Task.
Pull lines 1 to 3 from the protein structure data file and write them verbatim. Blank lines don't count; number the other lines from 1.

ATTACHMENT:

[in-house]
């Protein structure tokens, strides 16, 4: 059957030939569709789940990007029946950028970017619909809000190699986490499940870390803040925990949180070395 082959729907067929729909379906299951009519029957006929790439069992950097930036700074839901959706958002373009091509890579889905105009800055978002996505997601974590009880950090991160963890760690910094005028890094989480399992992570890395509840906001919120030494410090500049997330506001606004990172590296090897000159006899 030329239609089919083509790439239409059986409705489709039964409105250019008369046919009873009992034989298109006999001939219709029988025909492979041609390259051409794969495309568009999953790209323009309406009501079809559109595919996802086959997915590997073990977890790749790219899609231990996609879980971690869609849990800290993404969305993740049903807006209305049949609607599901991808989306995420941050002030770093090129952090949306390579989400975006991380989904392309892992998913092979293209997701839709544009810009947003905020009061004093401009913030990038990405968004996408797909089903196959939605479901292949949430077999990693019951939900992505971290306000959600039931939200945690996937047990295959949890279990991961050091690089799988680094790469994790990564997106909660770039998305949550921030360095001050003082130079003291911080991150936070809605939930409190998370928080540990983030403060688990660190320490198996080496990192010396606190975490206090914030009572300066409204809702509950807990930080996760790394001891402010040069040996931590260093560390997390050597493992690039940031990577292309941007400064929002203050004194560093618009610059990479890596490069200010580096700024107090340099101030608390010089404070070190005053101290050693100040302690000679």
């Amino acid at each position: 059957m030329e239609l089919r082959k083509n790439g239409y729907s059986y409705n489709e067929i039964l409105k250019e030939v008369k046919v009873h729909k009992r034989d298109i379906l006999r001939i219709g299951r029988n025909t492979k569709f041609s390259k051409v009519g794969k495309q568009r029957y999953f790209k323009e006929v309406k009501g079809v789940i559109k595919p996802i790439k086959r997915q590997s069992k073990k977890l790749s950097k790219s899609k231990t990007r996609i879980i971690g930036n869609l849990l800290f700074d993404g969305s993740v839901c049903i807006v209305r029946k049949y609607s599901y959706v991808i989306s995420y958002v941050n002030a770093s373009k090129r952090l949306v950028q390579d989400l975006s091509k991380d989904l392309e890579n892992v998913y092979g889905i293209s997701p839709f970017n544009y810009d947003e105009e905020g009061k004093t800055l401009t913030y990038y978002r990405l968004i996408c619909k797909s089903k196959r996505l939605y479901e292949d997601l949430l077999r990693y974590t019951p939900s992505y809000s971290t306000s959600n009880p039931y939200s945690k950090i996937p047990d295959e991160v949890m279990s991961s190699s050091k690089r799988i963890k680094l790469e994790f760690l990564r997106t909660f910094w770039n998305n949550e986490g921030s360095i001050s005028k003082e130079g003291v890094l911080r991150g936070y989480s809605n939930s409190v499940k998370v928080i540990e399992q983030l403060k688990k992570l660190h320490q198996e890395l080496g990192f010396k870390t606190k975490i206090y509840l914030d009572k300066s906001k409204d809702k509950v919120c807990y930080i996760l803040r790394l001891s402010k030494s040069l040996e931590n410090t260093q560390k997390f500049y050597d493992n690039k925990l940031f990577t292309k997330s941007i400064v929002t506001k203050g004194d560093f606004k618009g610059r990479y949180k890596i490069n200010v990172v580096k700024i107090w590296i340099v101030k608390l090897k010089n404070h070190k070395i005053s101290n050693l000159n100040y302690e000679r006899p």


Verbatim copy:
[in-house]
């Protein structure tokens, strides 16, 4: 059957030939569709789940990007029946950028970017619909809000190699986490499940870390803040925990949180070395 082959729907067929729909379906299951009519029957006929790439069992950097930036700074839901959706958002373009091509890579889905105009800055978002996505997601974590009880950090991160963890760690910094005028890094989480399992992570890395509840906001919120030494410090500049997330506001606004990172590296090897000159006899 030329239609089919083509790439239409059986409705489709039964409105250019008369046919009873009992034989298109006999001939219709029988025909492979041609390259051409794969495309568009999953790209323009309406009501079809559109595919996802086959997915590997073990977890790749790219899609231990996609879980971690869609849990800290993404969305993740049903807006209305049949609607599901991808989306995420941050002030770093090129952090949306390579989400975006991380989904392309892992998913092979293209997701839709544009810009947003905020009061004093401009913030990038990405968004996408797909089903196959939605479901292949949430077999990693019951939900992505971290306000959600039931939200945690996937047990295959949890279990991961050091690089799988680094790469994790990564997106909660770039998305949550921030360095001050003082130079003291911080991150936070809605939930409190998370928080540990983030403060688990660190320490198996080496990192010396606190975490206090914030009572300066409204809702509950807990930080996760790394001891402010040069040996931590260093560390997390050597493992690039940031990577292309941007400064929002203050004194560093618009610059990479890596490069200010580096700024107090340099101030608390010089404070070190005053101290050693100040302690000679």
């Amino acid at each position: 059957m030329e239609l089919r082959k083509n790439g239409y729907s059986y409705n489709e067929i039964l409105k250019e030939v008369k046919v009873h729909k009992r034989d298109i379906l006999r001939i219709g299951r029988n025909t492979k569709f041609s390259k051409v009519g794969k495309q568009r029957y999953f790209k323009e006929v309406k009501g079809v789940i559109k595919p996802i790439k086959r997915q590997s069992k073990k977890l790749s950097k790219s899609k231990t990007r996609i879980i971690g930036n869609l849990l800290f700074d993404g969305s993740v839901c049903i807006v209305r029946k049949y609607s599901y959706v991808i989306s995420y958002v941050n002030a770093s373009k090129r952090l949306v950028q390579d989400l975006s091509k991380d989904l392309e890579n892992v998913y092979g889905i293209s997701p839709f970017n544009y810009d947003e105009e905020g009061k004093t800055l401009t913030y990038y978002r990405l968004i996408c619909k797909s089903k196959r996505l939605y479901e292949d997601l949430l077999r990693y974590t019951p939900s992505y809000s971290t306000s959600n009880p039931y939200s945690k950090i996937p047990d295959e991160v949890m279990s991961s190699s050091k690089r799988i963890k680094l790469e994790f760690l990564r997106t909660f910094w770039n998305n949550e986490g921030s360095i001050s005028k003082e130079g003291v890094l911080r991150g936070y989480s809605n939930s409190v499940k998370v928080i540990e399992q983030l403060k688990k992570l660190h320490q198996e890395l080496g990192f010396k870390t606190k975490i206090y509840l914030d009572k300066s906001k409204d809702k509950v919120c807990y930080i996760l803040r790394l001891s402010k030494s040069l040996e931590n410090t260093q560390k997390f500049y050597d493992n690039k925990l940031f990577t292309k997330s941007i400064v929002t506001k203050g004194d560093f606004k618009g610059r990479y949180k890596i490069n200010v990172v580096k700024i107090w590296i340099v101030k608390l090897k010089n404070h070190k070395i005053s101290n050693l000159n100040y302690e000679r006899p």